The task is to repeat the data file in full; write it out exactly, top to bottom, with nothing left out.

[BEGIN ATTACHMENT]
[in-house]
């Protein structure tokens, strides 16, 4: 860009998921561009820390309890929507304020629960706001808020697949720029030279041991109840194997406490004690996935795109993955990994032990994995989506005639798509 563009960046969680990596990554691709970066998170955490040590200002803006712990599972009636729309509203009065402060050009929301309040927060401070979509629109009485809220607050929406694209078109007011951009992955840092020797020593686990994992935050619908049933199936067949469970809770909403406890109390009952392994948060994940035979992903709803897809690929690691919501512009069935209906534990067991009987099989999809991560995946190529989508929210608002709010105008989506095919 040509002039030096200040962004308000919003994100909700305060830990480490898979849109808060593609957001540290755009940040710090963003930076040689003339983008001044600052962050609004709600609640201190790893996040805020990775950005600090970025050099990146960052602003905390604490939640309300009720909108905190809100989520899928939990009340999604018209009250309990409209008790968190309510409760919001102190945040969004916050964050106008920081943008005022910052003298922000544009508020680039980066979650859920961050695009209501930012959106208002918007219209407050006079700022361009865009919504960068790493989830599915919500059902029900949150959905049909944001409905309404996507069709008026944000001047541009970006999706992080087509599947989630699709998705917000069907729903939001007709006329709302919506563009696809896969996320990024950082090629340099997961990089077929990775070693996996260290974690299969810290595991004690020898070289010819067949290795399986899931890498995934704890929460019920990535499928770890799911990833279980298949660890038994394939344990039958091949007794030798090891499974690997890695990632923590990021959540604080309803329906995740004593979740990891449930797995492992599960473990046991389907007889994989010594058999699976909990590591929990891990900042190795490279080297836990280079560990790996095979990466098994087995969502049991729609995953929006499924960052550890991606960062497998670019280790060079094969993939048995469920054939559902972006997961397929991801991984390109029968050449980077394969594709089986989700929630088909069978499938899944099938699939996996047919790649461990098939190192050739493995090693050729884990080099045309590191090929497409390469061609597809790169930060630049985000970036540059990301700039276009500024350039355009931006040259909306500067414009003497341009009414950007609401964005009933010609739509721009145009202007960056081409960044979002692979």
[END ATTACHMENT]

[in-house]
């Protein structure tokens, strides 16, 4: 860009998921561009820390309890929507304020629960706001808020697949720029030279041991109840194997406490004690996935795109993955990994032990994995989506005639798509 563009960046969680990596990554691709970066998170955490040590200002803006712990599972009636729309509203009065402060050009929301309040927060401070979509629109009485809220607050929406694209078109007011951009992955840092020797020593686990994992935050619908049933199936067949469970809770909403406890109390009952392994948060994940035979992903709803897809690929690691919501512009069935209906534990067991009987099989999809991560995946190529989508929210608002709010105008989506095919 040509002039030096200040962004308000919003994100909700305060830990480490898979849109808060593609957001540290755009940040710090963003930076040689003339983008001044600052962050609004709600609640201190790893996040805020990775950005600090970025050099990146960052602003905390604490939640309300009720909108905190809100989520899928939990009340999604018209009250309990409209008790968190309510409760919001102190945040969004916050964050106008920081943008005022910052003298922000544009508020680039980066979650859920961050695009209501930012959106208002918007219209407050006079700022361009865009919504960068790493989830599915919500059902029900949150959905049909944001409905309404996507069709008026944000001047541009970006999706992080087509599947989630699709998705917000069907729903939001007709006329709302919506563009696809896969996320990024950082090629340099997961990089077929990775070693996996260290974690299969810290595991004690020898070289010819067949290795399986899931890498995934704890929460019920990535499928770890799911990833279980298949660890038994394939344990039958091949007794030798090891499974690997890695990632923590990021959540604080309803329906995740004593979740990891449930797995492992599960473990046991389907007889994989010594058999699976909990590591929990891990900042190795490279080297836990280079560990790996095979990466098994087995969502049991729609995953929006499924960052550890991606960062497998670019280790060079094969993939048995469920054939559902972006997961397929991801991984390109029968050449980077394969594709089986989700929630088909069978499938899944099938699939996996047919790649461990098939190192050739493995090693050729884990080099045309590191090929497409390469061609597809790169930060630049985000970036540059990301700039276009500024350039355009931006040259909306500067414009003497341009009414950007609401964005009933010609739509721009145009202007960056081409960044979002692979």